Each day, I have the privileged of witnessing heroic efforts. I am a special educator for preschoolers on the autism spectrum. I start each day knowing that I will learn more than I teach. That I will get more than I give. That I will have more questions than answers. The learners in my class need to fight a battle against their sensory systems just to get dressed for school. Play is work. Hard work. They do not always receive information incidentally from their environment. They need to have seemingly simple tasks broken down and taught in steps. Tasks I take for granted having learned myself, or having taught to my own 2 children. The bus ride can feel like a roller-coaster. Certain noises I ignore are like nails on a chalkboard to them. All of this is BEFORE their school-day starts.
These amazing efforts do not even account for the perception of society on them. My students' parents welcomed into the world a seemingly healthy child. They made plans, assumptions, and predictions. Plans change. These families now have to face a school system to get needed services for their child. They need doctors, therapists, and specialists they never imagined being a part of their lives. At the end of the school-day, I put my exhausted students on the bus for home. They have played, learned, eaten, toileted, had therapies, and have held it all together. NOT EASY. In comparison, my day is a breeze. I get to watch these little heroes make progress. They finally look me in the eye and I cry. They pee on the toilet and I want to do a cartwheel in the bathroom. Seem silly? If only we could all walk in a young child with autism's shoes for an hour. That is ALL it would take to make us all consider their efforts and achievements heroic.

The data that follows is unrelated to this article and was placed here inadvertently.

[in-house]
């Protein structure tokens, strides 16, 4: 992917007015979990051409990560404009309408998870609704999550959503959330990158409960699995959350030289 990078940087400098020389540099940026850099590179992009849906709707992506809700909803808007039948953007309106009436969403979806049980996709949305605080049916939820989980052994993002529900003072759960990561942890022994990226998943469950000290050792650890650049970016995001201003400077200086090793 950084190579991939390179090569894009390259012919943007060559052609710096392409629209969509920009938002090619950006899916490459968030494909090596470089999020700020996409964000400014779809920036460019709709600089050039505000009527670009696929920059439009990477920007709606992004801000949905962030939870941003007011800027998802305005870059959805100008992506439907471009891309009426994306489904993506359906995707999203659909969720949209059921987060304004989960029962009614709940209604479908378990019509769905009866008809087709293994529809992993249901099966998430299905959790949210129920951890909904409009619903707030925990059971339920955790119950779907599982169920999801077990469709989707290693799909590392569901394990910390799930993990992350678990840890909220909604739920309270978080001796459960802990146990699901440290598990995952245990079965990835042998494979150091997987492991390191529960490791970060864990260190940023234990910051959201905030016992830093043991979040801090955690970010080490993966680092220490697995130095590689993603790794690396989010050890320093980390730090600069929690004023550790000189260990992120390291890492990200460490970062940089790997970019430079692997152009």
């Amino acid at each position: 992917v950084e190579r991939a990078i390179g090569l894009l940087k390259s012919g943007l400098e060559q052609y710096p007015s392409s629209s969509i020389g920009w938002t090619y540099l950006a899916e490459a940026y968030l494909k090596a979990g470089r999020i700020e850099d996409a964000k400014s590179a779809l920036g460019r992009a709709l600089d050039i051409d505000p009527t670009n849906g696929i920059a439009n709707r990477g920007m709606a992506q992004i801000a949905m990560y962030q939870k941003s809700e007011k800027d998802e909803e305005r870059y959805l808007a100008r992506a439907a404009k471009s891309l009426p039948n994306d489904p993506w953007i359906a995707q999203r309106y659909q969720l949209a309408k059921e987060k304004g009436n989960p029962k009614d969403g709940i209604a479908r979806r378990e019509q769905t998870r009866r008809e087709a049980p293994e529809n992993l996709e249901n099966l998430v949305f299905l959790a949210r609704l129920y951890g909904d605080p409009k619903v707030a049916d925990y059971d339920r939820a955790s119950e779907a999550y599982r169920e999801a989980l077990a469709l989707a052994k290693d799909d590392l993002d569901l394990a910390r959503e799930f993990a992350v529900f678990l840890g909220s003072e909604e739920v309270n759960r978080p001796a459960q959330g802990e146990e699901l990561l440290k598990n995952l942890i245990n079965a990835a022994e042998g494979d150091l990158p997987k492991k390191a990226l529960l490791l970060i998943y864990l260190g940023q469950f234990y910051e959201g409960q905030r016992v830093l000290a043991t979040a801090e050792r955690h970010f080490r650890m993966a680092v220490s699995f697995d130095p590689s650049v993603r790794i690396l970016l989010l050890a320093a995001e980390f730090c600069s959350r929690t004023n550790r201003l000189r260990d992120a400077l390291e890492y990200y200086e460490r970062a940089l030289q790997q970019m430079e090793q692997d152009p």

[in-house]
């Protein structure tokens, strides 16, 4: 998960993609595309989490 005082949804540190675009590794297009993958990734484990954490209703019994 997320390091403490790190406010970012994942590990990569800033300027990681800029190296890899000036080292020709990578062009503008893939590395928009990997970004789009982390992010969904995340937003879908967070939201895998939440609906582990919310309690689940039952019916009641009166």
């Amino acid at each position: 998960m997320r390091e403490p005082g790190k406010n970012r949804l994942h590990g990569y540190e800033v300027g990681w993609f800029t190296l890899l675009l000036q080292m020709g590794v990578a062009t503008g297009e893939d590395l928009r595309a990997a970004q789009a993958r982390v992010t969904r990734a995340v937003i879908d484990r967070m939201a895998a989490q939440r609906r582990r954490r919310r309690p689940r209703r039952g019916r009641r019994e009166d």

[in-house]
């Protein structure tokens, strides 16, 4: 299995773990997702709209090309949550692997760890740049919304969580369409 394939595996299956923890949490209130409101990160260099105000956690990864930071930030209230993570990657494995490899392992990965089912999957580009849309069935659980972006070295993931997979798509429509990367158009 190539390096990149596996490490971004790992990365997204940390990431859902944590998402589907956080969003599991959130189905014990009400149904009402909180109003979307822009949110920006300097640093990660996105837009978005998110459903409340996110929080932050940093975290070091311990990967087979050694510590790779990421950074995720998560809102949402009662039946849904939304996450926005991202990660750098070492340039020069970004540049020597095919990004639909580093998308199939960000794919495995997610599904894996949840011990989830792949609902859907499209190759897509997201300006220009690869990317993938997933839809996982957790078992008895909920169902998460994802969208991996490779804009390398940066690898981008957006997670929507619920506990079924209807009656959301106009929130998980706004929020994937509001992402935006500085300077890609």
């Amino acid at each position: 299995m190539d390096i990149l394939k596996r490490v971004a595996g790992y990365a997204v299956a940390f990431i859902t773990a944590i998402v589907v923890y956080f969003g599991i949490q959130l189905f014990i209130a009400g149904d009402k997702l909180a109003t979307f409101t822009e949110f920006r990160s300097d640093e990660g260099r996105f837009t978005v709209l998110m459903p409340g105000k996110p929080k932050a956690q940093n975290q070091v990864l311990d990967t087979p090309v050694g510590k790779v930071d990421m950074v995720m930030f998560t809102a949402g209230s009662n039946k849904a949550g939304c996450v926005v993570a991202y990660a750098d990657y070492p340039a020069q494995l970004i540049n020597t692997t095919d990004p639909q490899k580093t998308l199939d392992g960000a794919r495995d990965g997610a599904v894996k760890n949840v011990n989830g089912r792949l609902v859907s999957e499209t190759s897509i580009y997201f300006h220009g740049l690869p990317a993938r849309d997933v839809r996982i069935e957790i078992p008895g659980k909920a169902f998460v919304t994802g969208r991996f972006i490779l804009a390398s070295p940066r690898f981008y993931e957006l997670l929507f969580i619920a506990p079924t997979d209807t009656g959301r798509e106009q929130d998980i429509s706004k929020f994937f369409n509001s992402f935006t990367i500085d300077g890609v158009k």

Submitted by Anonymous
We've all had people in our lives who have made a positive impact on us. A parent or grandparent, a sibling who was there for us, or maybe even just a guy who shines shoes for a living? Whoever they are, tell us their story so they can inspire us even more.Tell Us Your Story All Everyday Hero Stories